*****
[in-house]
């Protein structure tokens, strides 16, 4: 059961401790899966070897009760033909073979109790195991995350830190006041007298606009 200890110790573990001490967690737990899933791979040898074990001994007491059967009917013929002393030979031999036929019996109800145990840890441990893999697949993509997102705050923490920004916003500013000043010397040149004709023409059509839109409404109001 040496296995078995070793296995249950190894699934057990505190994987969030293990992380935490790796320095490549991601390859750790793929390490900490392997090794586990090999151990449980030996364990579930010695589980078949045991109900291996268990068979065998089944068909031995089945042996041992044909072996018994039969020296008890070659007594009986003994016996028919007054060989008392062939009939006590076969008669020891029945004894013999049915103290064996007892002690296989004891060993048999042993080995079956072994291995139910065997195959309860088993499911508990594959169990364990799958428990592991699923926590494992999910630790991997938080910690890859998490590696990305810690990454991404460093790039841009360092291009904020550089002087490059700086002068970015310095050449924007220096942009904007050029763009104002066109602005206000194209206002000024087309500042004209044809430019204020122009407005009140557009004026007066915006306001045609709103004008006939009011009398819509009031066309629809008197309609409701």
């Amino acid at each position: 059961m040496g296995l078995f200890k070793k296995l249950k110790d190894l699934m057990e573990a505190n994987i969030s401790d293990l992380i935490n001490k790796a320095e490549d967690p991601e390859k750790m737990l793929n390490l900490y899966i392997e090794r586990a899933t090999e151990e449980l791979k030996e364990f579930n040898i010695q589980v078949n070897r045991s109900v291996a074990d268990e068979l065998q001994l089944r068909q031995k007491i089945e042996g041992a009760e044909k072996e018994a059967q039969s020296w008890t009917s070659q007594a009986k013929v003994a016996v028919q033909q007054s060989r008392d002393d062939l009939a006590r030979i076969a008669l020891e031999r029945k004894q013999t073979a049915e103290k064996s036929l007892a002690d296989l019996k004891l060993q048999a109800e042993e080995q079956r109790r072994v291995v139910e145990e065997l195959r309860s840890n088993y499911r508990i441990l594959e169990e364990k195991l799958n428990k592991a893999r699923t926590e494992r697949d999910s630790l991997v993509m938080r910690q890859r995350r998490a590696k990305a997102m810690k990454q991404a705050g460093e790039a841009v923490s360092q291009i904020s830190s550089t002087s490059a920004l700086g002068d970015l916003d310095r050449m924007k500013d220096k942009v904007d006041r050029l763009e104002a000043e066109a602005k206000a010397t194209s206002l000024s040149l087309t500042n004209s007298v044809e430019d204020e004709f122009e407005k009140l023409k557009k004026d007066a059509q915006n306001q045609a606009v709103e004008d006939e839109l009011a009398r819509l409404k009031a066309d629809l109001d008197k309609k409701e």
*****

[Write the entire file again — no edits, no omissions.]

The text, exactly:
[in-house]
């Protein structure tokens, strides 16, 4: 059961401790899966070897009760033909073979109790195991995350830190006041007298606009 200890110790573990001490967690737990899933791979040898074990001994007491059967009917013929002393030979031999036929019996109800145990840890441990893999697949993509997102705050923490920004916003500013000043010397040149004709023409059509839109409404109001 040496296995078995070793296995249950190894699934057990505190994987969030293990992380935490790796320095490549991601390859750790793929390490900490392997090794586990090999151990449980030996364990579930010695589980078949045991109900291996268990068979065998089944068909031995089945042996041992044909072996018994039969020296008890070659007594009986003994016996028919007054060989008392062939009939006590076969008669020891029945004894013999049915103290064996007892002690296989004891060993048999042993080995079956072994291995139910065997195959309860088993499911508990594959169990364990799958428990592991699923926590494992999910630790991997938080910690890859998490590696990305810690990454991404460093790039841009360092291009904020550089002087490059700086002068970015310095050449924007220096942009904007050029763009104002066109602005206000194209206002000024087309500042004209044809430019204020122009407005009140557009004026007066915006306001045609709103004008006939009011009398819509009031066309629809008197309609409701």
């Amino acid at each position: 059961m040496g296995l078995f200890k070793k296995l249950k110790d190894l699934m057990e573990a505190n994987i969030s401790d293990l992380i935490n001490k790796a320095e490549d967690p991601e390859k750790m737990l793929n390490l900490y899966i392997e090794r586990a899933t090999e151990e449980l791979k030996e364990f579930n040898i010695q589980v078949n070897r045991s109900v291996a074990d268990e068979l065998q001994l089944r068909q031995k007491i089945e042996g041992a009760e044909k072996e018994a059967q039969s020296w008890t009917s070659q007594a009986k013929v003994a016996v028919q033909q007054s060989r008392d002393d062939l009939a006590r030979i076969a008669l020891e031999r029945k004894q013999t073979a049915e103290k064996s036929l007892a002690d296989l019996k004891l060993q048999a109800e042993e080995q079956r109790r072994v291995v139910e145990e065997l195959r309860s840890n088993y499911r508990i441990l594959e169990e364990k195991l799958n428990k592991a893999r699923t926590e494992r697949d999910s630790l991997v993509m938080r910690q890859r995350r998490a590696k990305a997102m810690k990454q991404a705050g460093e790039a841009v923490s360092q291009i904020s830190s550089t002087s490059a920004l700086g002068d970015l916003d310095r050449m924007k500013d220096k942009v904007d006041r050029l763009e104002a000043e066109a602005k206000a010397t194209s206002l000024s040149l087309t500042n004209s007298v044809e430019d204020e004709f122009e407005k009140l023409k557009k004026d007066a059509q915006n306001q045609a606009v709103e004008d006939e839109l009011a009398r819509l409404k009031a066309d629809l109001d008197k309609k409701e």